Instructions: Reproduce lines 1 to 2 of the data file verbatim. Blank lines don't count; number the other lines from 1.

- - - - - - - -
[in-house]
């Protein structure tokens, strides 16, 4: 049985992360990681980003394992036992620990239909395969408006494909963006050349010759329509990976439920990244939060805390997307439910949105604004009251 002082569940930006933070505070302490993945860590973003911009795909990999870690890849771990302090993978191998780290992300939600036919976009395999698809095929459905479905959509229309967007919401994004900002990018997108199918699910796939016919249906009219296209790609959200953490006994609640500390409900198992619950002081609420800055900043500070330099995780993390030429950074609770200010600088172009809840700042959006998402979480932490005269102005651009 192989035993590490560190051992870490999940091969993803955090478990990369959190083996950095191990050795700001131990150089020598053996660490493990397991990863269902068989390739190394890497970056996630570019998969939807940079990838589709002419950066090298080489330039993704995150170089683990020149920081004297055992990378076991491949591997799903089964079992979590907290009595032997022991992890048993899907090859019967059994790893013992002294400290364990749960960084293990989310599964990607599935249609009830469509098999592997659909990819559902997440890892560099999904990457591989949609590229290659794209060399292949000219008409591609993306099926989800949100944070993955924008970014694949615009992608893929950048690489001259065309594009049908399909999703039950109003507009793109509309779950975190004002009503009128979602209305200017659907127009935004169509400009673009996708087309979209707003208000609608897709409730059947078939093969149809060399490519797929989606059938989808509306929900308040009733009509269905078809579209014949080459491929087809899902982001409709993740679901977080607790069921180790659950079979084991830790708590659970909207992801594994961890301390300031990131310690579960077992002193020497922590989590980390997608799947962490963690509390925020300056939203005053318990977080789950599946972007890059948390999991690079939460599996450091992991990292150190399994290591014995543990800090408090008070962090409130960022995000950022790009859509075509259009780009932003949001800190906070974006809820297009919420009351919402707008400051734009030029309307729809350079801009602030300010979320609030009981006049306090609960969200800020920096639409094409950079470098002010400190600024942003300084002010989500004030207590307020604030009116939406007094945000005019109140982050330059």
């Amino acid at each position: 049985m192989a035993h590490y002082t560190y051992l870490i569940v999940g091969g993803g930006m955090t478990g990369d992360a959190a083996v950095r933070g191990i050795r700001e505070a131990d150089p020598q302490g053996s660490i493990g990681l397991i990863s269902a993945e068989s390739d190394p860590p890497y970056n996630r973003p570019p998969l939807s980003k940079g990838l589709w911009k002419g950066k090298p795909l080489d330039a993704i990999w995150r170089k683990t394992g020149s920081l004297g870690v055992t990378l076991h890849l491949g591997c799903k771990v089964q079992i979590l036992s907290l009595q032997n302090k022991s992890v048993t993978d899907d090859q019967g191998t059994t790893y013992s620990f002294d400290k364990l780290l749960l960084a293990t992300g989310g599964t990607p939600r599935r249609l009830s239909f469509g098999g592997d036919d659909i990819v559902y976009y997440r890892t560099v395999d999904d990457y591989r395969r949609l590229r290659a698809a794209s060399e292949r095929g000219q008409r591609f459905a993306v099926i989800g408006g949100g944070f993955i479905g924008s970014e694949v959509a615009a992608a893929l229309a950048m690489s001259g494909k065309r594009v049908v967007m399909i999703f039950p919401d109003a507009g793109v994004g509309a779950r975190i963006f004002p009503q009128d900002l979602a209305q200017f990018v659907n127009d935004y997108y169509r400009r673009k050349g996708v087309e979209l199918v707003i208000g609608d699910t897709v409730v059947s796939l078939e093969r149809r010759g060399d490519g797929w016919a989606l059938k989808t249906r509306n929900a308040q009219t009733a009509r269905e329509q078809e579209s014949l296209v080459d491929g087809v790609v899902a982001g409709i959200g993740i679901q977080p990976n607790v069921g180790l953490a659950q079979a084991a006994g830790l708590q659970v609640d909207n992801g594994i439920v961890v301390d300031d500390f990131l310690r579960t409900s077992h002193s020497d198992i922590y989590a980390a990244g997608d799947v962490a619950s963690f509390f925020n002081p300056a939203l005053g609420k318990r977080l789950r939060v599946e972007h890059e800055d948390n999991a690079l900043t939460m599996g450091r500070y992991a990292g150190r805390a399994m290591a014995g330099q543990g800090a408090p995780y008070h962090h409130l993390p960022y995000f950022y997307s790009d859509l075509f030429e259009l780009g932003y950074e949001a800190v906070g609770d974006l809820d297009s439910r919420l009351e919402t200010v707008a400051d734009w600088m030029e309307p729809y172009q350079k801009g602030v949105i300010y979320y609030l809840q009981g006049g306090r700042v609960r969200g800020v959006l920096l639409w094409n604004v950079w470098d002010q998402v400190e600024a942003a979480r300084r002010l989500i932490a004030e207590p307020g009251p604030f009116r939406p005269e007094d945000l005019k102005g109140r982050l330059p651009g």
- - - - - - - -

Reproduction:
[in-house]
């Protein structure tokens, strides 16, 4: 049985992360990681980003394992036992620990239909395969408006494909963006050349010759329509990976439920990244939060805390997307439910949105604004009251 002082569940930006933070505070302490993945860590973003911009795909990999870690890849771990302090993978191998780290992300939600036919976009395999698809095929459905479905959509229309967007919401994004900002990018997108199918699910796939016919249906009219296209790609959200953490006994609640500390409900198992619950002081609420800055900043500070330099995780993390030429950074609770200010600088172009809840700042959006998402979480932490005269102005651009 192989035993590490560190051992870490999940091969993803955090478990990369959190083996950095191990050795700001131990150089020598053996660490493990397991990863269902068989390739190394890497970056996630570019998969939807940079990838589709002419950066090298080489330039993704995150170089683990020149920081004297055992990378076991491949591997799903089964079992979590907290009595032997022991992890048993899907090859019967059994790893013992002294400290364990749960960084293990989310599964990607599935249609009830469509098999592997659909990819559902997440890892560099999904990457591989949609590229290659794209060399292949000219008409591609993306099926989800949100944070993955924008970014694949615009992608893929950048690489001259065309594009049908399909999703039950109003507009793109509309779950975190004002009503009128979602209305200017659907127009935004169509400009673009996708087309979209707003208000609608897709409730059947078939093969149809060399490519797929989606059938989808509306929900308040009733009509269905078809579209014949080459491929087809899902982001409709993740679901977080607790069921180790659950079979084991830790708590659970909207992801594994961890301390300031990131310690579960077992002193020497922590989590980390997608799947962490963690509390925020300056939203005053318990977080789950599946972007890059948390999991690079939460599996450091992991990292150190399994290591014995543990800090408090008070962090409130960022995000950022790009859509075509259009780009932003949001800190906070974006809820297009919420009351919402707008400051734009030029309307729809350079801009602030300010979320609030009981006049306090609960969200800020920096639409094409950079470098002010400190600024942003300084002010989500004030207590307020604030009116939406007094945000005019109140982050330059």